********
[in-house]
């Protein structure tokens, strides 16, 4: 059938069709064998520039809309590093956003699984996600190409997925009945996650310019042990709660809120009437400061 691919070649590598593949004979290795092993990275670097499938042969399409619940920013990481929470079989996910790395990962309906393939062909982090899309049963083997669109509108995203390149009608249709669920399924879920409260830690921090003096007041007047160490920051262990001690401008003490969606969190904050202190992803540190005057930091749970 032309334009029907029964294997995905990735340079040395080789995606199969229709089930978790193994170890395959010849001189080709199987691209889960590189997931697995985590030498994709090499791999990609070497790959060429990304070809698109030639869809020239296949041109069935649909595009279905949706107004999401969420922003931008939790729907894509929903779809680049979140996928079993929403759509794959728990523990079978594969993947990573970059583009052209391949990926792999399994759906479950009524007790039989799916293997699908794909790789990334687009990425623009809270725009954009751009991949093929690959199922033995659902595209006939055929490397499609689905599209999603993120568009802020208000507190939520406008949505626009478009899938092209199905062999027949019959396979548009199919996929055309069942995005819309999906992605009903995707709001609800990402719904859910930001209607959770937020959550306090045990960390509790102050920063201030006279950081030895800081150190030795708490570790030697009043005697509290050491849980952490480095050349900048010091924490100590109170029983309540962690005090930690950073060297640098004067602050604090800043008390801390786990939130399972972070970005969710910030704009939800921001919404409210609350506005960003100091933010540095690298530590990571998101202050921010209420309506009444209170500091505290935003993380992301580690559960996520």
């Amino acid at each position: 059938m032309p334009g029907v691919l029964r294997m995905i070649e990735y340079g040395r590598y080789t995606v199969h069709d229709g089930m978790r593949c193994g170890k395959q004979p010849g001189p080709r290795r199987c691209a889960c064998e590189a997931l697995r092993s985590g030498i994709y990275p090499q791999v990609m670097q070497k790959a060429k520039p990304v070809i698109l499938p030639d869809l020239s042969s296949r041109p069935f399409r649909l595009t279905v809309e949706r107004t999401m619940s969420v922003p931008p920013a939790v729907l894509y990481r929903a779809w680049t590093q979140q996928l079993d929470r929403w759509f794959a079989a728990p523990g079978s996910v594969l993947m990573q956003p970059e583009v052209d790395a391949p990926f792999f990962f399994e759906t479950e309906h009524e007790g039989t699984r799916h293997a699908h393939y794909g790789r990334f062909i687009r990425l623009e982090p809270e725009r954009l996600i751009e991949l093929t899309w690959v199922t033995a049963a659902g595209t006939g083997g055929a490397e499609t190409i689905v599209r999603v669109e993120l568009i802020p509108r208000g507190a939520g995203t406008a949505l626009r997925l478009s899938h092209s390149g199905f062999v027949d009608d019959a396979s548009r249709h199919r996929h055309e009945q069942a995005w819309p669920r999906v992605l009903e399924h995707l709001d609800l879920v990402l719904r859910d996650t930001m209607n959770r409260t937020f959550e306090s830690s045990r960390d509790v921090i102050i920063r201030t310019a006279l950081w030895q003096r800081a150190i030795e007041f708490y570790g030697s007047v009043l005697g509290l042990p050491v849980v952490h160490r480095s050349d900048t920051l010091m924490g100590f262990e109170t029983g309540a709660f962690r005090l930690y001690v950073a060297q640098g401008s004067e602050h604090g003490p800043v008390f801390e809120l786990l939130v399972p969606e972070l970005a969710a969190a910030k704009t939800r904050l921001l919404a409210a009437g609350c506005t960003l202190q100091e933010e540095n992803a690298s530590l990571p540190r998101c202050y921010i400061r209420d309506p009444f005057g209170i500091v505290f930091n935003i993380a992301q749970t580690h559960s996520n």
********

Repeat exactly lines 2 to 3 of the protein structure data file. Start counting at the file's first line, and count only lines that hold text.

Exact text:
């Protein structure tokens, strides 16, 4: 059938069709064998520039809309590093956003699984996600190409997925009945996650310019042990709660809120009437400061 691919070649590598593949004979290795092993990275670097499938042969399409619940920013990481929470079989996910790395990962309906393939062909982090899309049963083997669109509108995203390149009608249709669920399924879920409260830690921090003096007041007047160490920051262990001690401008003490969606969190904050202190992803540190005057930091749970 032309334009029907029964294997995905990735340079040395080789995606199969229709089930978790193994170890395959010849001189080709199987691209889960590189997931697995985590030498994709090499791999990609070497790959060429990304070809698109030639869809020239296949041109069935649909595009279905949706107004999401969420922003931008939790729907894509929903779809680049979140996928079993929403759509794959728990523990079978594969993947990573970059583009052209391949990926792999399994759906479950009524007790039989799916293997699908794909790789990334687009990425623009809270725009954009751009991949093929690959199922033995659902595209006939055929490397499609689905599209999603993120568009802020208000507190939520406008949505626009478009899938092209199905062999027949019959396979548009199919996929055309069942995005819309999906992605009903995707709001609800990402719904859910930001209607959770937020959550306090045990960390509790102050920063201030006279950081030895800081150190030795708490570790030697009043005697509290050491849980952490480095050349900048010091924490100590109170029983309540962690005090930690950073060297640098004067602050604090800043008390801390786990939130399972972070970005969710910030704009939800921001919404409210609350506005960003100091933010540095690298530590990571998101202050921010209420309506009444209170500091505290935003993380992301580690559960996520």
């Amino acid at each position: 059938m032309p334009g029907v691919l029964r294997m995905i070649e990735y340079g040395r590598y080789t995606v199969h069709d229709g089930m978790r593949c193994g170890k395959q004979p010849g001189p080709r290795r199987c691209a889960c064998e590189a997931l697995r092993s985590g030498i994709y990275p090499q791999v990609m670097q070497k790959a060429k520039p990304v070809i698109l499938p030639d869809l020239s042969s296949r041109p069935f399409r649909l595009t279905v809309e949706r107004t999401m619940s969420v922003p931008p920013a939790v729907l894509y990481r929903a779809w680049t590093q979140q996928l079993d929470r929403w759509f794959a079989a728990p523990g079978s996910v594969l993947m990573q956003p970059e583009v052209d790395a391949p990926f792999f990962f399994e759906t479950e309906h009524e007790g039989t699984r799916h293997a699908h393939y794909g790789r990334f062909i687009r990425l623009e982090p809270e725009r954009l996600i751009e991949l093929t899309w690959v199922t033995a049963a659902g595209t006939g083997g055929a490397e499609t190409i689905v599209r999603v669109e993120l568009i802020p509108r208000g507190a939520g995203t406008a949505l626009r997925l478009s899938h092209s390149g199905f062999v027949d009608d019959a396979s548009r249709h199919r996929h055309e009945q069942a995005w819309p669920r999906v992605l009903e399924h995707l709001d609800l879920v990402l719904r859910d996650t930001m209607n959770r409260t937020f959550e306090s830690s045990r960390d509790v921090i102050i920063r201030t310019a006279l950081w030895q003096r800081a150190i030795e007041f708490y570790g030697s007047v009043l005697g509290l042990p050491v849980v952490h160490r480095s050349d900048t920051l010091m924490g100590f262990e109170t029983g309540a709660f962690r005090l930690y001690v950073a060297q640098g401008s004067e602050h604090g003490p800043v008390f801390e809120l786990l939130v399972p969606e972070l970005a969710a969190a910030k704009t939800r904050l921001l919404a409210a009437g609350c506005t960003l202190q100091e933010e540095n992803a690298s530590l990571p540190r998101c202050y921010i400061r209420d309506p009444f005057g209170i500091v505290f930091n935003i993380a992301q749970t580690h559960s996520n």